Two proposals aimed at broadening the use of technology to intervene in heart attacks and to allow the state Department of Health to track disease outbreaks in real time received preliminary approval by lawmakers during interim committee meetings Wednesday.

The Utah Sudden Cardiac Arrest Survival Act would permit people without a license or CPR certificate to use an automatic external defibrillator on anyone reasonably believed to be in sudden cardiac arrest. The measure would provide immunity from civil liability if the AED was operated correctly and the action did not constitute gross negligence or willfully misusing the apparatus.

AED's are saving thousands of lives and being used without any previous training in workplaces and buildings where they are located, Rep. Carl Wimmer, R-Herriman, told members of the Health and Human Services Interim Committee. The new models of AED's pass the "crayon test," he said, meaning that anyone stepping into help a heart attack victim can use the machine. It gives step-by-step instructions and determines if a heart attack is indeed under way.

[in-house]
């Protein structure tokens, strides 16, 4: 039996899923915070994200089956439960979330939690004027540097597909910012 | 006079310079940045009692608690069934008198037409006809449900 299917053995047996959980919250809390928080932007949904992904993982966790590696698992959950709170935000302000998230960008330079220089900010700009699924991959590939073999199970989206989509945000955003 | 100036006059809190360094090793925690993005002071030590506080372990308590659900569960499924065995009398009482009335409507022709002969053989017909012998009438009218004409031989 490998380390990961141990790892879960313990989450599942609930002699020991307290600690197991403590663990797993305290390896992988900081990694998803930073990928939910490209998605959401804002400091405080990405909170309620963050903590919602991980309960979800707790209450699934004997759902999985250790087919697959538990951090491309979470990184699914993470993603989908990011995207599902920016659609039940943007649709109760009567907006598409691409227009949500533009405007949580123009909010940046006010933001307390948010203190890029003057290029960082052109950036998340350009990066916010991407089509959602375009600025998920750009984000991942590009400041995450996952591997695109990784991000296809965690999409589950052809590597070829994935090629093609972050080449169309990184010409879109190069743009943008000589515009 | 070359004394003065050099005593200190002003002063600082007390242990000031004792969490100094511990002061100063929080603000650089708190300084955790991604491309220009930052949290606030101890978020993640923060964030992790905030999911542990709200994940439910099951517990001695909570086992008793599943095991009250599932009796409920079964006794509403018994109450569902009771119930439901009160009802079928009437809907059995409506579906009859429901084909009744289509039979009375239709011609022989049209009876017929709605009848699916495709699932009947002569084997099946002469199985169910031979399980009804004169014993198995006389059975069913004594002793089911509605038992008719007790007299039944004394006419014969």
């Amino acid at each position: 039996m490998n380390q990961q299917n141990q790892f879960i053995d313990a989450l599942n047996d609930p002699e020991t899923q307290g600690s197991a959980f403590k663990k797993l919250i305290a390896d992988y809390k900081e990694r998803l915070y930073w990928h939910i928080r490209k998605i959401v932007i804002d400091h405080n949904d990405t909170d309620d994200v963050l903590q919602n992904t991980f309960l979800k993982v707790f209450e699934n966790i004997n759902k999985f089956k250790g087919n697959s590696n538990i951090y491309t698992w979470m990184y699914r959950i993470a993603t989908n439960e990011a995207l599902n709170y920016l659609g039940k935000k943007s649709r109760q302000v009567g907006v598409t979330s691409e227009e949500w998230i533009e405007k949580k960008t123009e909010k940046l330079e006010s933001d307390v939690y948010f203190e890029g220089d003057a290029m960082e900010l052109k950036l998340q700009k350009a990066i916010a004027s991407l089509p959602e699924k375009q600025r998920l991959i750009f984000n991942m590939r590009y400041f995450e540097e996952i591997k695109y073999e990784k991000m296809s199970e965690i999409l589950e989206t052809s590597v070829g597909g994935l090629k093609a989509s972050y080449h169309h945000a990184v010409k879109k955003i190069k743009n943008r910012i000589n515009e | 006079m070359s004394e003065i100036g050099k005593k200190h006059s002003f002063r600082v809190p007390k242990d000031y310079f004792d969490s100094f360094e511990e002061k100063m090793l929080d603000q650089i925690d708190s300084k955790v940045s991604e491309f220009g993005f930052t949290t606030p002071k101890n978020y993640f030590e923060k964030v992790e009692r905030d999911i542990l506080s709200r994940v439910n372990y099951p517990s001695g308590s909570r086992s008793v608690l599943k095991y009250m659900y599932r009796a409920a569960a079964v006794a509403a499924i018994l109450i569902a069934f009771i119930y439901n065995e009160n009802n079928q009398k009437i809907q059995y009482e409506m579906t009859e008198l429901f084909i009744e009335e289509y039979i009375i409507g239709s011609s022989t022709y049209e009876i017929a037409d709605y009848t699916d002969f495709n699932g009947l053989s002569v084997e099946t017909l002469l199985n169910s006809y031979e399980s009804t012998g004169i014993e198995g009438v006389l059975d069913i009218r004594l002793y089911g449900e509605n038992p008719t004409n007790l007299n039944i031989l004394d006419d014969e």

The bill would also replace a state database and would advise the nearest location of an AED that might be closer and more quickly administered than waiting for emergency medical help to arrive.

A quicker response is the hope of a new disease outbreak surveillance system proposed to by public health administrators. A real-time reporting system has been requested before, but the 2007 summer outbreak of illnesses due to cryptosporidium exposure may add some urgency to the proposal.

Real-time monitoring would have likely prevented, or at least dramatically cut, the number of people who got sick a year ago, state health officials said. Exposure to fecal material in swimming pools initiated the outbreak that led to 1,963 confirmed cases — the largest outbreak in U.S. history, according to state health department records. There are around 30 cases annually in Utah, and 14 cases the previous summer.

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